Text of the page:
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I've got a HP Proliant 460c blade server running CentOS 5.x. For some reason CentOS thinks the mac address for ETH0 is something (18:a9:05:71:xx:xc) but I'm not able to find that MAC at all on the on-board administrator. In fact, if I use the MAC address that shows up in the onboard administrator and try to hardcode it to the nic (under /etc/sysconfig/network-script/ifcfg-eth0), I get an error:

Device eth0 has different MAC address than expected.

Where can I definitively confirm what the system sees at the MAC address? ifconfig -a shows the "incorrect" one.


On the CenTOS host, I'm seeing this in ifconfig results (slightly modified to protect the innocent):

eth0 HW 18:a9:05:71:xx:xc
eth0:0 HW 18:a9:05:71:xx:xc
eth1 HW 18:A9:05:71:xx:xd  
eth1:0 HW 18:A9:05:71:xx:xd
eth2 HW F4:CE:46:8X:XX:40
eth3 HW F4:CE:46:8X:XX:44

I'm not sure where the 18:a9 MAC addresses are coming from.

When I check the port mapping for the device bay that belongs to the server, I see:

Mezzanine Device Port: ENET1  
Device ID: d4:85:64:49:xx:x8

Mezzanine Device Port: iSCSI Port 1  
Device ID: F5:CE:46:83:xx:x1

Mezzanine Device Port: ENET2  
Device ID: d4:85:64:49:xx:xc

Mezzanine Device Port: ISCSI Port 2   
Device ID: F5:CE:46:xx:xx:x1

I also see

Mezzanine Device Port: Port 1  
Device ID: d4:85:64:xx:xx:be

Mezzanine Device Port: Port 2   
Device ID: d4:85:64:xx:xx:bf

Note that none of them pertain to the MAC that CentOS thinks should be there. I've also completely reinstalled CentOS and the problem persists. So it seems likely that something on the system is telling CentOS that the MAC should be used but I'm not sure where.

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2  
The HWADDR value in ifcfg-ethX is not for changing the mac, its for ensuring that the interface doesnt come up if the mac doesnt match. –  Patrick Mar 16 '12 at 21:36
    
Just curious; Was this OS cloned from another install? Does the hardware vendor portion match or is it completely different? –  Aaron Copley Mar 16 '12 at 22:55
    
@AaronCopley Fresh install. –  Mike B Mar 16 '12 at 23:49
    
What was the resolution here? –  ewwhite Mar 27 '12 at 23:26

3 Answers 3

up vote 4 down vote accepted

This is something that may be unique to the HP blade chassis setup. Since you mention that this is a blade server, do you know if the blade chassis has HP Virtual Connect modules installed? These are often used instead of passthrough ethernet uplinks to help consolidate and virtualize the blade networking.

If you do have Virtual Connect modules, check the server profile in the Virtual Connect Manager. There are options to manage the server MAC addresses using Virtual Connect. See page 64 of the Virtual Connect Installation Guide for an explanation of the feature:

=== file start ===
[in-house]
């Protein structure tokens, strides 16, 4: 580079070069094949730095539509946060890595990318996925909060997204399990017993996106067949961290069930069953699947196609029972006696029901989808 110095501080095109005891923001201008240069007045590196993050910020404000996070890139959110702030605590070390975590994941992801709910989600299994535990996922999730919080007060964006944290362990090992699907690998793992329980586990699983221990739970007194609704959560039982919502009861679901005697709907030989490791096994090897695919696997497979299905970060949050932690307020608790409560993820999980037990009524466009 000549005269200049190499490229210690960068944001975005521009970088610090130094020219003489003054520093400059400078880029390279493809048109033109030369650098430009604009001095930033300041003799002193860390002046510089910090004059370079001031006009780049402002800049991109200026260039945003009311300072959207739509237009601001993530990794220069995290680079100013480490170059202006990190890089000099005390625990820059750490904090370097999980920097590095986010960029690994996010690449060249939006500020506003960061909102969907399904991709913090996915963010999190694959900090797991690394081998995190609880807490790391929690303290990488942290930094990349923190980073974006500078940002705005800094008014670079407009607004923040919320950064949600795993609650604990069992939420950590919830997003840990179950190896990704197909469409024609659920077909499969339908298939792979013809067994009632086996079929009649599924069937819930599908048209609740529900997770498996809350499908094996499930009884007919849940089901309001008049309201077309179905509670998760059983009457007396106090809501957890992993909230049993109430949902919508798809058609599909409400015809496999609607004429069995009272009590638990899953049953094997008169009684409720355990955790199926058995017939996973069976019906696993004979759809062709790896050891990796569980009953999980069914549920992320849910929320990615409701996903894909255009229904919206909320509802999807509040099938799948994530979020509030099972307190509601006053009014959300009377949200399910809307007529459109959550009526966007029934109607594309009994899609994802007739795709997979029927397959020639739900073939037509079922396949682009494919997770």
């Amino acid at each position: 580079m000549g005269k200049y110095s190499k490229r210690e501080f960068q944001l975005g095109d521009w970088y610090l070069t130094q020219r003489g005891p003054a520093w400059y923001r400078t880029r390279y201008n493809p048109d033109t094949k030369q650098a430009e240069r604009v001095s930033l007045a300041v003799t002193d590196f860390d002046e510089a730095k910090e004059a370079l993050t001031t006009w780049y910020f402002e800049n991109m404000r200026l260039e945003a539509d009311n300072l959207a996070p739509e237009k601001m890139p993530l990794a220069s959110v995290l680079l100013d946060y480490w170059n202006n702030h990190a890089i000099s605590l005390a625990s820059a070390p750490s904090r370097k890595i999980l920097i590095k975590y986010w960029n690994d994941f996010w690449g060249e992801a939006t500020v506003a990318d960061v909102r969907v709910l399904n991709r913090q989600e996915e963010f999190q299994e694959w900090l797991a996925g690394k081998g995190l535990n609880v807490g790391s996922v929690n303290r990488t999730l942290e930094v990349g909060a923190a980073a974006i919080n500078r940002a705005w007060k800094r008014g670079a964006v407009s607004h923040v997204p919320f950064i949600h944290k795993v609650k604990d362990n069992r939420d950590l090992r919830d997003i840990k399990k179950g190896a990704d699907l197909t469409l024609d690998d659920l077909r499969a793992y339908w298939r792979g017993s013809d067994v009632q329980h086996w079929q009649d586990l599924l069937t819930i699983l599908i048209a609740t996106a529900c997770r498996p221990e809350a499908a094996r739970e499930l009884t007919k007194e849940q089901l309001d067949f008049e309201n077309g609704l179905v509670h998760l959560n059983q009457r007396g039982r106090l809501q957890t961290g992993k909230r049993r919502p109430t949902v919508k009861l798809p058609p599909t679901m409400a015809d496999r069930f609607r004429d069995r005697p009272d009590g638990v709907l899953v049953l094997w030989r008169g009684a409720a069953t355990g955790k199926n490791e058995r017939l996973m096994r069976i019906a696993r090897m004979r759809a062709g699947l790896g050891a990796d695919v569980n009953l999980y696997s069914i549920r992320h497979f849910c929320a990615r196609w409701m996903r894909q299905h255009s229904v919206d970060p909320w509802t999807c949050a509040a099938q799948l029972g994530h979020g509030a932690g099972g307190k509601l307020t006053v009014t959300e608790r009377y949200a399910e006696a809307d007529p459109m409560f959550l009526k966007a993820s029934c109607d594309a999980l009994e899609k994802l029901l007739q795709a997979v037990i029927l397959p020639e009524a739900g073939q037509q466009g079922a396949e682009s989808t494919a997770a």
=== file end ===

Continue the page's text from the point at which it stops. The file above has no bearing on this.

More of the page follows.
Each server blade Ethernet NIC ships with a factory default MAC address. The MAC address is a 48-bit number that uniquely identifies the Ethernet interface to other devices on the network. While the hardware ships with default MAC addresses, Virtual Connect can assign MAC addresses that override the factory default MAC addresses while the server remains in that Virtual Connect enclosure.

The other answers posted certainly apply to multiple NICS in physical rack/tower servers, but the HP blade solution is a very special case.

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I updated the post to include the Mac examples. I'll check virtual connect manager. Thanks. –  Mike B Mar 16 '12 at 23:50
    
Looks like virtual connect is managing your MAC addresses. Check first. –  ewwhite Mar 17 '12 at 0:24
    
In the interests of time, we ended up switching to another blade which didn't have the issue. So while I don't have definitive confirmation, this seems to be the most likely explanation. Especially considering that the issue persisted after a full free OS install. Thanks for your time and help. –  Mike B Mar 28 '12 at 2:58

Normally, this is because of udev.

Remove /etc/udev/rules.d/70-persistent-net.rules

Then unload and load the Ethernet driver (module), or restart. You can find the driver name by trying these commands

dmesg | grep 'Ethernet driver'
grep 'Ethernet driver' /var/log/dmesg
grep eth0 /etc/modules.conf

Then when you have the module name (eg. e1000e) just run,

modprobe -r e1000e
modprobe e1000e
ifdown eth0
ifdown eth0 (again!)
ifup eth0

That should prompt udev to re-detect your NIC and mac address. You might need to update the contents of /etc/sysconfig/network-scripts/ifcfg-eth0 to suit the mac address.

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Copied from my documentation:

  • The part of the OS that stores this is in the udev config. Edit this config: vi /etc/udev/rules.d/70-persistent-net.rules

  • Find the lines that pertain to the old MAC address (aka not the one you just noted down) and delete them

  • The lines that correspond to the new device probably mention eth1 instead of eth0. Replace it with eth0.

  • Reboot (easiest way to get the new setting in effect)

  • If you try to bring up eth0 by using ifup, it will complain that the MAC address is not what it expected. Surprise! The MAC address is also stored in the device's network script. Edit the network script: vi /etc/sysconfig/network-scripts/ifcfg-eth0

  • Change the HWADDR line to reflect the correct MAC address

  • While you're in here, set a valid IP address. Use nmap if you're not sure what's available

  • Now you can bring up the interface: ifup eth0

  • Don't forget to update: yum update

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